We have obtained the radii and distances of 16 galactic Cepheids supposed to be members in open clusters or associations using a new optical and two near-infrared calibrations of the surface brightness (Barnes-Evans) method. We find excellent agreement of the radii and distances produced by both infrared techniques, which use the V, V-K(K on the Carter system) and the K, J-K magnitude-color combinations, respectively, with typical random errors that are as little as ∼2%. We discuss possible systematic errors in our infrared solutions in detail and conclude that the typical total uncertainty of the infrared distance and radius of a Cepheid is about 3% in both infrared solutions, provided that the data are of excellent quality and that the amplitude of the color curve used in the solution is larger than ∼0.3 mag. The optical V, V-R distance and radius of a given Cepheid can deviate by as much as ∼30% from the infrared value because of large systematic and random errors caused by microturbulence and gravity variations: these affect the optical but not the infrared colors. We find excellent agreement of our infrared radii with the infrared radii derived previously for these variables by Laney & Stobie from an application of the maximum likelihood technique, which further increases our confidence that the total errors in our infrared solutions are not larger than ∼3%. In an Appendix we discuss the relative advantages and disadvantages of our infrared surface brightness technique and the maximum likelihood technique. We compare the adopted infrared distances of the Cepheid variables to the zero-age main-sequence-fitting (ZAMS-fitting) distances of their supposed host clusters and associations (assuming a Pleiades distances modulus of 5.57) and find an unweighted mean value of the distance ratio of 1.02 ± 0.04. A detailed discussion of the individual Cepheids shows that the uncertainty of the ZAMS-fitting distances varies considerably from cluster to cluster. We find clear evidence that four Cepheids are not cluster members (SZ Tau, T Mon, U Car, and SV Vul), while we confirm cluster membership for V Cen and BB Sgr, for which former evidence for cluster membership was only weak. After rejection of nonmembers, we find a weighted mean distance ratio of 0.969 ± 0.014, with a standard deviation of 0.05, which demonstrates that both distance indicators are accurate to better than 5%, including systematic errors, and that there is excellent agreement between both distance scales.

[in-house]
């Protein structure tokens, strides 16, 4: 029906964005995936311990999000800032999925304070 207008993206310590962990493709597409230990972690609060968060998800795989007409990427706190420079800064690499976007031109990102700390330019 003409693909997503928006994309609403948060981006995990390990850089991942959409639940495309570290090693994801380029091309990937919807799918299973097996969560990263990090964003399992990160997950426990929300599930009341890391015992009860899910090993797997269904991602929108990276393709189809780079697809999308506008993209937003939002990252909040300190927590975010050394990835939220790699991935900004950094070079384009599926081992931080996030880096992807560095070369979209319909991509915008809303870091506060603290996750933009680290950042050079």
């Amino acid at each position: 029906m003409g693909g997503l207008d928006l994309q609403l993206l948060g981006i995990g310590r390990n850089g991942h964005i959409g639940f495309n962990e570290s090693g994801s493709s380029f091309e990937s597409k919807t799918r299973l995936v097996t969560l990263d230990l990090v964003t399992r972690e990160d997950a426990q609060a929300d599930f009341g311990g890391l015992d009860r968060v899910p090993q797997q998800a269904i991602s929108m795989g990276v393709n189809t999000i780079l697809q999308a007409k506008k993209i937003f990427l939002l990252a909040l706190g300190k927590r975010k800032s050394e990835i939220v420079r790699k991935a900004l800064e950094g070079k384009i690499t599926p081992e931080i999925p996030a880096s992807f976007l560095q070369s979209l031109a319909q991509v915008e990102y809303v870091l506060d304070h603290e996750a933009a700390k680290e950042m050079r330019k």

Áreas temáticas de ASJC Scopus
- Astronomía y astrofísica
- Ciencias planetarias y espacial